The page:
It’s the question on everyone’s mind: Why hasn’t Ronald Jones II received more carries?
The true freshman has been among USC’s brightest players throughout the 2015 season. He leads the team in yards on the ground, rushing average and touchdowns.
Yet Jones has the lowest attempts per game of the Trojans’ three-man rotation featuring veteran figures Justin Davis and Tre Madden.
After announcing himself with a pair of 44-yard scampers in USC’s first two games of the season, Jones provided the spark for the offense on an off day against Washington by rushing for 39 yards and a touchdown on three straight carries early in the fourth quarter.
Yet after that point he touched the ball just twice as the Trojans were upset at home in Steve Sarkisian’s final game as the head coach.
On the road in South Bend it was much of the same story. Jones broke free for a 65-yard run which set up the touchdown to put USC up 31-24 against Notre Dame in the third quarter.
Yet he would receive all of two carries for the remainder of the game, none in the final and decisive quarter, when the Irish scored 17 unanswered points to win the game 41-31.
The outcomes against Utah and Cal were much more positive for the Trojans, yet both games ended with the same questions about Jones’ usage. Though he had a season-high 15 attempts versus the Utes, he was clearly USC’s most effective rusher, but not the most used.
In a much more contested outing against the Bears, Jones generated 80 yards and a touchdown. Despite an average of 7.27 yards per carry, he touched the ball just 11 times. Madden and Davis ran the ball 14 and 15 times respectively, with the latter averaging a paltry 2.8 yards per carry.
During and after the 27-21 victory, the question came louder and more forceful than ever, from fans, from local media and even national media who say perplexed: Why hasn’t Jones received more carries?
Interim head coach Clay Helton had a simple answer for that question specific to the Cal game.
October 24, 2015; Los Angeles, CA, USA; Southern California Trojans running back Ronald Jones II (25) runs the ball for a touchdown against the Utah Utes during the first half at Los Angeles Memorial Coliseum. Mandatory Credit: Gary A. Vasquez-USA TODAY Sports
“We went into the game … with Utah really wanting [Jones] to have 15 touches. He got 15,” said Helton. “I was hoping for the same for this game — 15 plus touches — [but] the knee scared me just a little bit.”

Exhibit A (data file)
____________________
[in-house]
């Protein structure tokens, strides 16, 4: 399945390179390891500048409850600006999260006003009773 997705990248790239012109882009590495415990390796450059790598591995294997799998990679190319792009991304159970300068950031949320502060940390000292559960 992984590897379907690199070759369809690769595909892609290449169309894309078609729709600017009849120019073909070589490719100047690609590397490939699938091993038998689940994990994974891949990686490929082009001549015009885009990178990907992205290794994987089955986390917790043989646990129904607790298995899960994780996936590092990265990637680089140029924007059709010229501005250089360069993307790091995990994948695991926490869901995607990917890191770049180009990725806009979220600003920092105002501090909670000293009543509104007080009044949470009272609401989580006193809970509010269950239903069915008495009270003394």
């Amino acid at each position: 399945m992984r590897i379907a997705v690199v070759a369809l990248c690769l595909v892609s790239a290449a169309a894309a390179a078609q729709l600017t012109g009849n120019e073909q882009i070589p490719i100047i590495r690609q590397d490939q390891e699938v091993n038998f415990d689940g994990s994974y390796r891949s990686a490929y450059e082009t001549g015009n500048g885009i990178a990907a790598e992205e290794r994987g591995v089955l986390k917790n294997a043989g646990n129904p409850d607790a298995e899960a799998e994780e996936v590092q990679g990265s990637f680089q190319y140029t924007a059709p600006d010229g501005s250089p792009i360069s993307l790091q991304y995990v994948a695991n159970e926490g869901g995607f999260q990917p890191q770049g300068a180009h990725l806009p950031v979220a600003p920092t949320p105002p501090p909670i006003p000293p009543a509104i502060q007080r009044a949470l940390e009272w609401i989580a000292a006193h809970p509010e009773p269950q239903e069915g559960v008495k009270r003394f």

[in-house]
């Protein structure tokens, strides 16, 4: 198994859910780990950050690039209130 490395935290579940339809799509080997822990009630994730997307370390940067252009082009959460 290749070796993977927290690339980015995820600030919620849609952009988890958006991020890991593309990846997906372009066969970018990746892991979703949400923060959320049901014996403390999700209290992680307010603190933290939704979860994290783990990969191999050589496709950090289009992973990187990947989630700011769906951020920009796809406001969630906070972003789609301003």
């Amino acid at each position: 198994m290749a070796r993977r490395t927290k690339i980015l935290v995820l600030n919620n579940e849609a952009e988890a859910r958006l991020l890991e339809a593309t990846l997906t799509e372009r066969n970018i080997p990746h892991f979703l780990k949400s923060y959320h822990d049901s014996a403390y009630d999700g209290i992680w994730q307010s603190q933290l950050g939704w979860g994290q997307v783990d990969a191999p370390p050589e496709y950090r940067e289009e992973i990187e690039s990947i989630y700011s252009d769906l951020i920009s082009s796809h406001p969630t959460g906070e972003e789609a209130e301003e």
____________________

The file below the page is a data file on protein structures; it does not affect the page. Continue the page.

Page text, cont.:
Turns out, Jones was dealing with a bit of soreness in his knee. What he gained, he gained toughing out the injury.
“He fought through it and did a great job,” said Helton.
Of course, so did Madden, who has been dealing with nagging injuries throughout the season. Madden’s knee concerns did not limit his 14 carries.
So what is the real answer? Why hasn’t Jones received more carries really?
The passing game.
As a freshman, Jones has mastered the easiest part of his role as a running back — the actually running the ball part. However, he remains green on the more complex aspects of the position.
On Sunday evening, Helton praised Madden and Davis for taking Jones under their wings this season, to help him settle into the college game.
“[They’ve] really helped him come along and try to develop him into a complete football player, one that’s understanding pass protections, becoming better in pass protections, becoming a better route runner and catcher,” said Helton.
The head coach’s words say it all between the lines. Jones is USC’s best runner, but not the Trojans’ best running back.
“Is [Jones] a complete player yet? He’s working extremely hard at it to become one.”
But he’s not there yet.
USC relies on their running backs to do more than run. They must be reliable in pass protection and they must present themselves as viable receiving options. If a player is not proficient in all three facets of the position, then his opportunities to see the field are going to be more limited than those who are capable of doing it all.
Madden and Davis have been practicing these things for years. Jones has been at it for two months. He told Michael Lev of the OC Register that he did no pass protection or receiving in high school, so this is completely new to him.
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It is no knock on Jones that he has yet to perfect those aspects of the game. He is a freshman still finding his feet in the complexities of the college level.
All that is required is a touch of patience.
“He’s going to progress as a player,” Helton said. “He’s going to do great things here and his role is going to increase with each game.”
If it does, as nearly everyone around USC wants and expects, Jones may have the chance to achieve what no Trojan freshman has done since 1976 when future Heisman-winner Charles White set the school record for freshman rushing yards at 858.
Jones has 533 and would need to average just 81 yards in each of USC’s final four games to take the record for himself.